English language is aptly known as the language of the world and is often called as a mongrel of diverse influences. Many cultures, languages, and dialects have contributed to the enrichment of English. Hindi is not an exception. Many words of Hindi origin have found their place in the English dictionaries and people all over the world use them as seamlessly as native English words. Following are 9 such Hindi words that are commonly used in the English language.
Remember the movie Avatar? The word itself originates from Hindi, meaning a manifestation or incarnation of a Hindu God on the Earth to uplift humanity. In English, it is also used to mean a unique persona of an individual – especially on the Internet.
In Hindi, the word ‘Mantra’ means a chant or a sacred word or phrase repeated continuously in spiritual practices. In English, this word is commonly used to refer to something that is a surefire way or method of achieving something – such as “a mantra for success”.
The word ‘Karma’ means the actions of a person. This word has a spiritual connotation, as it is commonly referred to as the good or bad actions of an individual that attract matching consequences – as is represented in the phrase “The Law of Karma”.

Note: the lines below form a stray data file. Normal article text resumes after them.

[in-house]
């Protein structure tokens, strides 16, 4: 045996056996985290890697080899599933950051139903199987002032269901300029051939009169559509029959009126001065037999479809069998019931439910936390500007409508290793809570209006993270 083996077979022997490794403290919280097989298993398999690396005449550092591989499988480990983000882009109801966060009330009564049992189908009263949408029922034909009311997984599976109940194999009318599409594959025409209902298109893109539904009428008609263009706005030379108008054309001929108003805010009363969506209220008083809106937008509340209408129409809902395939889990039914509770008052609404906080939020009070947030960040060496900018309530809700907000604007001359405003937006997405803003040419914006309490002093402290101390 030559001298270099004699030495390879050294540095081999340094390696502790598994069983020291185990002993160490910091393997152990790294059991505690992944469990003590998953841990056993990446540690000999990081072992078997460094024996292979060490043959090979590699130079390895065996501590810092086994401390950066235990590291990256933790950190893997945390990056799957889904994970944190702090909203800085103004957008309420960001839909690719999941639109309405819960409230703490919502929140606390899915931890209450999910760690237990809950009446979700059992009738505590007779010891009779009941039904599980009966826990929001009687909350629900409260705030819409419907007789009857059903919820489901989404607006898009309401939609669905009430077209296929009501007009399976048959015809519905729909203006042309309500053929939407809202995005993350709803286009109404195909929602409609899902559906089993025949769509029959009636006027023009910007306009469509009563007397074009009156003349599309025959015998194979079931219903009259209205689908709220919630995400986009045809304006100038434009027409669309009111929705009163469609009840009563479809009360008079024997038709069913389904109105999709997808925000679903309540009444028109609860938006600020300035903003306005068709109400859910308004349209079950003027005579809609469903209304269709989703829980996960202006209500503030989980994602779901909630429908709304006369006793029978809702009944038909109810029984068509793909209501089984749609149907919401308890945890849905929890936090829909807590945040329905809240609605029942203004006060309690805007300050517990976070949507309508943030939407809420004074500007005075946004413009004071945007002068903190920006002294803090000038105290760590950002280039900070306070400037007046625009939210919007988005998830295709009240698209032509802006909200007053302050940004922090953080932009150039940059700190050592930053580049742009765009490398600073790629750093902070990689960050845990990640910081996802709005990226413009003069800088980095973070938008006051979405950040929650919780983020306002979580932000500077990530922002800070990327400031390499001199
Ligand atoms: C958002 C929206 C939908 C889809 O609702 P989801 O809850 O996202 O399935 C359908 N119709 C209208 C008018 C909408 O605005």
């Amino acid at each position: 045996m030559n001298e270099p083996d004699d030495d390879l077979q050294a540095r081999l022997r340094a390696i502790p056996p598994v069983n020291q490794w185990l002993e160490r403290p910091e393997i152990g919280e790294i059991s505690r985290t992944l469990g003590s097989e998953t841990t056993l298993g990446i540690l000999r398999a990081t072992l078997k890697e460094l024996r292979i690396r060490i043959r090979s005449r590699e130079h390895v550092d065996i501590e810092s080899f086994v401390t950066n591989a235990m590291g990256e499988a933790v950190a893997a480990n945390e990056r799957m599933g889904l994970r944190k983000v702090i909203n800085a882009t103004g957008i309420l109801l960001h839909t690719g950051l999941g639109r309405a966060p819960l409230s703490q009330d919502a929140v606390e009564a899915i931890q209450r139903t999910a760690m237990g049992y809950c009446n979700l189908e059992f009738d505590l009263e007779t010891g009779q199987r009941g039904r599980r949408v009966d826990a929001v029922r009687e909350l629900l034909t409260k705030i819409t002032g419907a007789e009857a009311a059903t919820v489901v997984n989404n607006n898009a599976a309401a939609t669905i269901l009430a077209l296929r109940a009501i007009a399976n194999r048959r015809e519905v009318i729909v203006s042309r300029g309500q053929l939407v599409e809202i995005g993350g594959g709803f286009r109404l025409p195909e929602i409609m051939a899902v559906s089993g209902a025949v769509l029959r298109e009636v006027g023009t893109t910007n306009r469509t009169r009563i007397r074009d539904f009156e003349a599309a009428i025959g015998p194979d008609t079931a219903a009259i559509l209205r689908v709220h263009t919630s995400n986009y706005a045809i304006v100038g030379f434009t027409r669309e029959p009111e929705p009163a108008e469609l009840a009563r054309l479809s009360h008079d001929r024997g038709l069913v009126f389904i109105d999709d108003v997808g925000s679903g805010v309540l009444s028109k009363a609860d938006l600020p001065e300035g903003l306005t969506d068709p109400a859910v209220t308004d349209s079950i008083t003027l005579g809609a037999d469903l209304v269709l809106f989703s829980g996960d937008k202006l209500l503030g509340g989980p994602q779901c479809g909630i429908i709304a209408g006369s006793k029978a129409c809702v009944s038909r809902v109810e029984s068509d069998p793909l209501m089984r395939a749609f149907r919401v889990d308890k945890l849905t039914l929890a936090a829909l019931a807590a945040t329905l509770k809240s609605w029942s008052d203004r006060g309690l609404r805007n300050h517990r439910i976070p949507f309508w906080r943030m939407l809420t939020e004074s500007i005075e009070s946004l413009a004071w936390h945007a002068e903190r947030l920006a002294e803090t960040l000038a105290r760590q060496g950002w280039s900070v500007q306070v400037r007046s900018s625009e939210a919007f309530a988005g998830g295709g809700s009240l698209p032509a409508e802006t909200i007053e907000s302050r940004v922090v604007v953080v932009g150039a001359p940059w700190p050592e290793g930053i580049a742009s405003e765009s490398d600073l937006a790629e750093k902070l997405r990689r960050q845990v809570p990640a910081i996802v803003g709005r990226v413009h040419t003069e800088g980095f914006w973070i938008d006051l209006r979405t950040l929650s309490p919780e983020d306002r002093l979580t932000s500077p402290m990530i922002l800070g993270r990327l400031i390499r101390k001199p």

The word ‘Jungle’ originates from Hindi, meaning forest or wilderness. A version of this word is also commonly used in English namely ‘Junglee’, meaning a wild, rowdy or uncultured person.
In Hindi, the word ‘Guru’ means a teacher or master – particularly in the spiritual realm. This word is part of the English dictionaries as well to mean, someone who is an expert or an authority in a specific field.
This is a slightly modified version of the original Hindi word ‘Pyjama’ which means loose-fitting trousers used as a nightwear.
Used both as a noun and a verb, the word ‘Loot’ is originally a Hindi word which means (as a verb) to steal or rob and (as a noun) something stolen or robbed such as money.
This is again a slightly modified version of the original Hindi word ‘Bangla’ meaning a single-storied house which refers to the cottages built in Bengal for European settlers in the 17th century.
The original Hindi word ‘Thug’ means a thief, burglar or swindler. The word is used in the same context in the English language to mean a violent person, gangster, hooligan, etc.